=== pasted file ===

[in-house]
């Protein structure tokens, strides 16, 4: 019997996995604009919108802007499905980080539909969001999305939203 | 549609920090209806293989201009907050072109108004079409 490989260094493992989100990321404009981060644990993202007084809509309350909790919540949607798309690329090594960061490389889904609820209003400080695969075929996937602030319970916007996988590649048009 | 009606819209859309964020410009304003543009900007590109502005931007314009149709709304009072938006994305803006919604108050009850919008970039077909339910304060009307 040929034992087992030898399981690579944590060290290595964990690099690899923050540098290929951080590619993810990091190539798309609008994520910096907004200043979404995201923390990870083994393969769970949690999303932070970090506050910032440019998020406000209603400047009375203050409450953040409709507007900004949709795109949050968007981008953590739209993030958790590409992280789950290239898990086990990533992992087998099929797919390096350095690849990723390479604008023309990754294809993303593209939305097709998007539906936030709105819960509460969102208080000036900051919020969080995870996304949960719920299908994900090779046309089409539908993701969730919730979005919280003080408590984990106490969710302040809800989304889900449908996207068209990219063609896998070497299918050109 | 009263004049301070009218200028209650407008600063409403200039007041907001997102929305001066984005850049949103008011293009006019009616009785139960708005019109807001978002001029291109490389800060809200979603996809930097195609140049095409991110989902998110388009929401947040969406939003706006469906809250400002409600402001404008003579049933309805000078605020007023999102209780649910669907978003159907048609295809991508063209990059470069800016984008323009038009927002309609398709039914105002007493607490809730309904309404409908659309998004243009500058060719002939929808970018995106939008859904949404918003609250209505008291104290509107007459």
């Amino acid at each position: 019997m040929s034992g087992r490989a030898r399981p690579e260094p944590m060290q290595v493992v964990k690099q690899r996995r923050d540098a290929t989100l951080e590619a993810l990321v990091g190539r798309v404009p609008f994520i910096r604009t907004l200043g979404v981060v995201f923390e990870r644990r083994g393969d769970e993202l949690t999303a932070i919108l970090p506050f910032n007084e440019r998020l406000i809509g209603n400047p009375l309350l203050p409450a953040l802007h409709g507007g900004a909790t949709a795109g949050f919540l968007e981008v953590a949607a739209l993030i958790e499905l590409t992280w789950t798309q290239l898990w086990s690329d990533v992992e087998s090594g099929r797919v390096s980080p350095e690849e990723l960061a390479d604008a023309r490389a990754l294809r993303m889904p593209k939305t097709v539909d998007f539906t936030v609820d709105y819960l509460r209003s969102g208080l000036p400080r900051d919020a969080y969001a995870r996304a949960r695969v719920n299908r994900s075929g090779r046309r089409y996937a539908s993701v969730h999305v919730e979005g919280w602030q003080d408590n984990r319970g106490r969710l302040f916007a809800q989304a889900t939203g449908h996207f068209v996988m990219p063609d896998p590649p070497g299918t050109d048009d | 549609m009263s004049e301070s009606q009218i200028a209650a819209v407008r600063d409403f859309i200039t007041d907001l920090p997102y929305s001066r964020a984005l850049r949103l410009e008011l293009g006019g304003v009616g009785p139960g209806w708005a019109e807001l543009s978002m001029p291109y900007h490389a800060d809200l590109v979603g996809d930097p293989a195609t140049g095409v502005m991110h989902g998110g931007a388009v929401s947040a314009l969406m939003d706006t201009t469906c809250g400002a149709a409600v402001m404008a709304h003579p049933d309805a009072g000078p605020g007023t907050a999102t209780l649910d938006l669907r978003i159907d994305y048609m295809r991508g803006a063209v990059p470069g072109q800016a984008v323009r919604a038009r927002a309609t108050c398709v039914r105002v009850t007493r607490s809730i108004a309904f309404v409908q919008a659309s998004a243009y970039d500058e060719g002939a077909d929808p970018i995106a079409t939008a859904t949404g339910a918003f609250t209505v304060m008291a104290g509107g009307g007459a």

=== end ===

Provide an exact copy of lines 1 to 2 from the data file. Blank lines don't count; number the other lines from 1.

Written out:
[in-house]
């Protein structure tokens, strides 16, 4: 019997996995604009919108802007499905980080539909969001999305939203 | 549609920090209806293989201009907050072109108004079409 490989260094493992989100990321404009981060644990993202007084809509309350909790919540949607798309690329090594960061490389889904609820209003400080695969075929996937602030319970916007996988590649048009 | 009606819209859309964020410009304003543009900007590109502005931007314009149709709304009072938006994305803006919604108050009850919008970039077909339910304060009307 040929034992087992030898399981690579944590060290290595964990690099690899923050540098290929951080590619993810990091190539798309609008994520910096907004200043979404995201923390990870083994393969769970949690999303932070970090506050910032440019998020406000209603400047009375203050409450953040409709507007900004949709795109949050968007981008953590739209993030958790590409992280789950290239898990086990990533992992087998099929797919390096350095690849990723390479604008023309990754294809993303593209939305097709998007539906936030709105819960509460969102208080000036900051919020969080995870996304949960719920299908994900090779046309089409539908993701969730919730979005919280003080408590984990106490969710302040809800989304889900449908996207068209990219063609896998070497299918050109 | 009263004049301070009218200028209650407008600063409403200039007041907001997102929305001066984005850049949103008011293009006019009616009785139960708005019109807001978002001029291109490389800060809200979603996809930097195609140049095409991110989902998110388009929401947040969406939003706006469906809250400002409600402001404008003579049933309805000078605020007023999102209780649910669907978003159907048609295809991508063209990059470069800016984008323009038009927002309609398709039914105002007493607490809730309904309404409908659309998004243009500058060719002939929808970018995106939008859904949404918003609250209505008291104290509107007459």